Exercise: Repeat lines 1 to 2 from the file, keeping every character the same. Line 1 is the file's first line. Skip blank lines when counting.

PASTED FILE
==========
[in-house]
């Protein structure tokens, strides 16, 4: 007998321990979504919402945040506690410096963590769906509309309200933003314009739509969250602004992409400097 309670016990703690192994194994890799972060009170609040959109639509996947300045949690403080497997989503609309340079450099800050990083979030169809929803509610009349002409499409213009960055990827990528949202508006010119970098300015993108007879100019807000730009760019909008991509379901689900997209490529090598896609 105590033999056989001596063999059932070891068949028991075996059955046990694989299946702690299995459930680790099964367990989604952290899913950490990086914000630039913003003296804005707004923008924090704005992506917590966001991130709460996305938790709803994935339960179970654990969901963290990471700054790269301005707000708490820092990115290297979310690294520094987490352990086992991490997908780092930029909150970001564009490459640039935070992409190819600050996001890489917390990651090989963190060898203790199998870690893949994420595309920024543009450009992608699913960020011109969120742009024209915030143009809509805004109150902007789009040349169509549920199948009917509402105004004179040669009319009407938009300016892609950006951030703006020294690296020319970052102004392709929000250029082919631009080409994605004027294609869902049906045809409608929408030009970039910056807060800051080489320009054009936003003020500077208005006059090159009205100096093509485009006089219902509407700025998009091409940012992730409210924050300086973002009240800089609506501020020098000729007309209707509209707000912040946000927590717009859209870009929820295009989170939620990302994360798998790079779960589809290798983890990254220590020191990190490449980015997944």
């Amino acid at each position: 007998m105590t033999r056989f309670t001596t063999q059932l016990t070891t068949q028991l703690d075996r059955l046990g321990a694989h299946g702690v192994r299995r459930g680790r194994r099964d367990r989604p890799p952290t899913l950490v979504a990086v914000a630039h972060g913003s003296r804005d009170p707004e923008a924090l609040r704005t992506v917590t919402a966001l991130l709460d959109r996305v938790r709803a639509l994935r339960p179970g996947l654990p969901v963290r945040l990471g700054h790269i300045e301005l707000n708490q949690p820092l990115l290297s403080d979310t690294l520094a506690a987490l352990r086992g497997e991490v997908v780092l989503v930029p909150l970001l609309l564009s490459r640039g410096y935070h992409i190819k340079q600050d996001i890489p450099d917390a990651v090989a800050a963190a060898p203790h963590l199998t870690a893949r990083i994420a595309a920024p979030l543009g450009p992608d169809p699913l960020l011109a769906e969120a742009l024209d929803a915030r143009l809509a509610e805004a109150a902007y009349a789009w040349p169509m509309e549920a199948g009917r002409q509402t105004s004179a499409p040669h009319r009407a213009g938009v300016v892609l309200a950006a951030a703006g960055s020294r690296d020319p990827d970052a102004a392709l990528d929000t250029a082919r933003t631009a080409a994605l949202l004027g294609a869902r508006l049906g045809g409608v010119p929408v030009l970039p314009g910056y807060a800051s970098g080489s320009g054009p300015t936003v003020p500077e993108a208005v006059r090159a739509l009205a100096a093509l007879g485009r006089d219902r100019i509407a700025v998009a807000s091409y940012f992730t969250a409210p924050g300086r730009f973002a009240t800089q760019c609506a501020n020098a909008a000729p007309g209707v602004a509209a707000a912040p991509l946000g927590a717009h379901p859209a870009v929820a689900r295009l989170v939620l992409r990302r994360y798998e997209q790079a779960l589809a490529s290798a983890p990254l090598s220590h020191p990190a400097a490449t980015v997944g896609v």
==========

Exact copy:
[in-house]
């Protein structure tokens, strides 16, 4: 007998321990979504919402945040506690410096963590769906509309309200933003314009739509969250602004992409400097 309670016990703690192994194994890799972060009170609040959109639509996947300045949690403080497997989503609309340079450099800050990083979030169809929803509610009349002409499409213009960055990827990528949202508006010119970098300015993108007879100019807000730009760019909008991509379901689900997209490529090598896609 105590033999056989001596063999059932070891068949028991075996059955046990694989299946702690299995459930680790099964367990989604952290899913950490990086914000630039913003003296804005707004923008924090704005992506917590966001991130709460996305938790709803994935339960179970654990969901963290990471700054790269301005707000708490820092990115290297979310690294520094987490352990086992991490997908780092930029909150970001564009490459640039935070992409190819600050996001890489917390990651090989963190060898203790199998870690893949994420595309920024543009450009992608699913960020011109969120742009024209915030143009809509805004109150902007789009040349169509549920199948009917509402105004004179040669009319009407938009300016892609950006951030703006020294690296020319970052102004392709929000250029082919631009080409994605004027294609869902049906045809409608929408030009970039910056807060800051080489320009054009936003003020500077208005006059090159009205100096093509485009006089219902509407700025998009091409940012992730409210924050300086973002009240800089609506501020020098000729007309209707509209707000912040946000927590717009859209870009929820295009989170939620990302994360798998790079779960589809290798983890990254220590020191990190490449980015997944």